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1) using profanity or any euphemisms for profanity
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A Broad Alternative to McCourt
2004-01-17 06:09
by Jon Weisman

I've got a passing familiarity with Eli Broad. Never been formally introduced, but I have been in the same room with him several times.

Broad has made more money than you and I will ever see (at least I think so - I've already asked who my youngest reader is; maybe I should ask who is my richest) in the financial and (breathe deep) real-estate development sectors, and has been a leader, if not the leader, of the movement to revitalize downtown Los Angeles, highlighted by the completion of Disney Hall.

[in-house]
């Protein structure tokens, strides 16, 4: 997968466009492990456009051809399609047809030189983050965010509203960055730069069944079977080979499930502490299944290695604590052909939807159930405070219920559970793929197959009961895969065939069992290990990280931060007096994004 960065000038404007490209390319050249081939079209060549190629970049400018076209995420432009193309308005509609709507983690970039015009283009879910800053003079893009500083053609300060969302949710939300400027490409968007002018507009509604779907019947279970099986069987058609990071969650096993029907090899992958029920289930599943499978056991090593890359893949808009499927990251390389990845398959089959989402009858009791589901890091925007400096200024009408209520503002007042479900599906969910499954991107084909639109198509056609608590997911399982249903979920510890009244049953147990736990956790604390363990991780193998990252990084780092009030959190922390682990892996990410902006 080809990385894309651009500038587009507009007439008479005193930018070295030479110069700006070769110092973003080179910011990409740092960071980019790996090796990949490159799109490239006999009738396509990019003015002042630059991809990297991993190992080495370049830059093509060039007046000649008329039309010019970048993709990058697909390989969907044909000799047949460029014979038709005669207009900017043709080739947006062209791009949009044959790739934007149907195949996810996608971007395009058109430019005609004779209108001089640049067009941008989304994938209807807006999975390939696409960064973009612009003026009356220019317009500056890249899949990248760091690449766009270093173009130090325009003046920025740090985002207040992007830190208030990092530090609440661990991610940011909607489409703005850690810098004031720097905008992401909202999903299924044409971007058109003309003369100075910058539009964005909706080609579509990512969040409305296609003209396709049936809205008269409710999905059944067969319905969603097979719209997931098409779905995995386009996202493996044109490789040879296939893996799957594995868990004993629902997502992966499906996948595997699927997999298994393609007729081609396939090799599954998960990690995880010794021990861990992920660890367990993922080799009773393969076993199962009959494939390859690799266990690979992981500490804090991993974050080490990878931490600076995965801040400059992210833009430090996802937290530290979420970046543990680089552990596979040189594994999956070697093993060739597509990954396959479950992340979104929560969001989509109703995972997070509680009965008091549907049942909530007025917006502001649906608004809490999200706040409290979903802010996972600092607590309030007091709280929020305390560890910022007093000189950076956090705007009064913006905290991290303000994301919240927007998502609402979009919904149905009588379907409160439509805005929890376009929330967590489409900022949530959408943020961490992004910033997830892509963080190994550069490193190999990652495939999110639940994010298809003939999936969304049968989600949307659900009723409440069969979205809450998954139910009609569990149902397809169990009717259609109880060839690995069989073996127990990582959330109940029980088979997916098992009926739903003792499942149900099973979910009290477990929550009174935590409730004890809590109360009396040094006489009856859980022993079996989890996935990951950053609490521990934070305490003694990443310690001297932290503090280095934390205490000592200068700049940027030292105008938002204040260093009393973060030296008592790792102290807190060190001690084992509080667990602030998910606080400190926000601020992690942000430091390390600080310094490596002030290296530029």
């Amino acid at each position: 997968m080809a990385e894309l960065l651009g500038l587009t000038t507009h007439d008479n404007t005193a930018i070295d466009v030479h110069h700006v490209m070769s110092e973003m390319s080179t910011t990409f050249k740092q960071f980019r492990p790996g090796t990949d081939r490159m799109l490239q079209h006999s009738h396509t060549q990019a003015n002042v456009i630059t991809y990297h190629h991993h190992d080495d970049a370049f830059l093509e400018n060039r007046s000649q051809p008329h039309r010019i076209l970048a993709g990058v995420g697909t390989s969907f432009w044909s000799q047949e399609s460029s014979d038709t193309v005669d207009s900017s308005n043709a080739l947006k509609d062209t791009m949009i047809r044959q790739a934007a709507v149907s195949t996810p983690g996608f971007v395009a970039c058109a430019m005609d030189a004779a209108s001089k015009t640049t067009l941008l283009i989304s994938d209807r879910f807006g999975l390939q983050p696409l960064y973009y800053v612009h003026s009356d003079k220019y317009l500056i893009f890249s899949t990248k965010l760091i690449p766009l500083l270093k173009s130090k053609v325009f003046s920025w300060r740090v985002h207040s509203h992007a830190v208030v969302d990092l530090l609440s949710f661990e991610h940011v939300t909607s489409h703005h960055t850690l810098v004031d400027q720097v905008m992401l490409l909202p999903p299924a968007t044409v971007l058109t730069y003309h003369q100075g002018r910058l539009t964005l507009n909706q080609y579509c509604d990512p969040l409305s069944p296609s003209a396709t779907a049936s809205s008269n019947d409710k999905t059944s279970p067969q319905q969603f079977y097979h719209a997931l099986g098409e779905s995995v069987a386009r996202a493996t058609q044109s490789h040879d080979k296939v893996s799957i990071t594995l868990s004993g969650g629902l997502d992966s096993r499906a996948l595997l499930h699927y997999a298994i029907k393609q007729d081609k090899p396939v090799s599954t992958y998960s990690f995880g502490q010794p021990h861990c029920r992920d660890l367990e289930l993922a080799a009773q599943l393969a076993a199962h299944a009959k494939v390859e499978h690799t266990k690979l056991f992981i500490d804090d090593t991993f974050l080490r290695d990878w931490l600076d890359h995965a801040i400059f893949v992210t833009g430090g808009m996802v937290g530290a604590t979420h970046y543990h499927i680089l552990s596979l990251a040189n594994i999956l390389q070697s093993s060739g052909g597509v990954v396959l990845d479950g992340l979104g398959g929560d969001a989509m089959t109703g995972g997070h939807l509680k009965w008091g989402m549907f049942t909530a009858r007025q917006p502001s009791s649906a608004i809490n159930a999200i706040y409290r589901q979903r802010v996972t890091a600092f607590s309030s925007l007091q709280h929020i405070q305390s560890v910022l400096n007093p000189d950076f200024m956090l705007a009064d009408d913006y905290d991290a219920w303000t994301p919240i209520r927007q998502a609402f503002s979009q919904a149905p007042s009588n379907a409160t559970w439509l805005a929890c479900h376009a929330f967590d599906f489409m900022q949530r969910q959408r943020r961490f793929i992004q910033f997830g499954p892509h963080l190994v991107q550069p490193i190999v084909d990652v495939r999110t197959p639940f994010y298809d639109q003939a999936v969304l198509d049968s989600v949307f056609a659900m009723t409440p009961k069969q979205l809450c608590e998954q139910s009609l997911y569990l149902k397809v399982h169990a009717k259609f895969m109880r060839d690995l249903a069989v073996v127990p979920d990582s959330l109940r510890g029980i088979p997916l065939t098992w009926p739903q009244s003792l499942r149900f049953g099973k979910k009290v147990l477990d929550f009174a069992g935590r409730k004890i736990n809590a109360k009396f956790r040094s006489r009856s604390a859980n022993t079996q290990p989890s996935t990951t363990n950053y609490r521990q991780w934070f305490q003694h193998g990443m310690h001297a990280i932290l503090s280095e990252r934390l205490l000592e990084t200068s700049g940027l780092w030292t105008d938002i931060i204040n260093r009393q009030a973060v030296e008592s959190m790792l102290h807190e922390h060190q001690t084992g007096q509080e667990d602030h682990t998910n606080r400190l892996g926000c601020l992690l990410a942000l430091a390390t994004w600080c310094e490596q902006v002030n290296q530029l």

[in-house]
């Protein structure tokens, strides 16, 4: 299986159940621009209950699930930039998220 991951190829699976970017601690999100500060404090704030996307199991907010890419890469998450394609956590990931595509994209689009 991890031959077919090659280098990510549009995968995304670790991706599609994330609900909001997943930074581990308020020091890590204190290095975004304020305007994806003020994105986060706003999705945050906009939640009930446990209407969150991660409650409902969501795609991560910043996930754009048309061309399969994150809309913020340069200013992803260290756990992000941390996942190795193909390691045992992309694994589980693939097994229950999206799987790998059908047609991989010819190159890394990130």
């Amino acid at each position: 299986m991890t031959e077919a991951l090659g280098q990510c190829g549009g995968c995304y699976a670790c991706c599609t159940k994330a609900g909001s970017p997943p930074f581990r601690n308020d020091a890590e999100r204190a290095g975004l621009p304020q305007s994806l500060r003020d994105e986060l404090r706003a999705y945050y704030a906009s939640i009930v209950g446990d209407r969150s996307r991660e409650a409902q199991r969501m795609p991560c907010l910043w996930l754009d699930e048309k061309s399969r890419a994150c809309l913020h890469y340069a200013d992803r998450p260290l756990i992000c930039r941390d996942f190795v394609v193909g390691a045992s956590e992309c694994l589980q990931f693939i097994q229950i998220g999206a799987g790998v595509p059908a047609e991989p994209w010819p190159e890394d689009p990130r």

The first thing I looked for when I saw in the front page of the Times today that Broad had offered to buy the Dodgers for $430 million if Frank McCourt's bid falls through was not whether it would be financed primarily by loans. I know that Broad doesn't need to buy a team on layaway.

Nor did I suspect that Broad had any interest in taking a George Steinbrenner-like role in running the Dodgers.

Rather, I wanted to see if there was any mention of making a baseball stadium part of his downtown plans. My hunch is that he does not. It really is just a hunch, but over the years, to my knowledge, Broad has never joined those who support building a new sports stadium downtown. His participation in trying to bring an NFL team to Los Angeles advocated the existing Coliseum.

Here's what we have.

"A source close to Broad said that although Broad is vice chairman of the nonprofit Grand Avenue Committee, which promotes downtown Los Angeles development, he has no interest in relocating Dodger Stadium there or developing Chavez Ravine property," Ross Newhan wrote in his article.

Take this as far as you want, but I appreciate that accompanying the very first story on Broad's new proposal, they have addressed the most important concerns on McCourt's bid.

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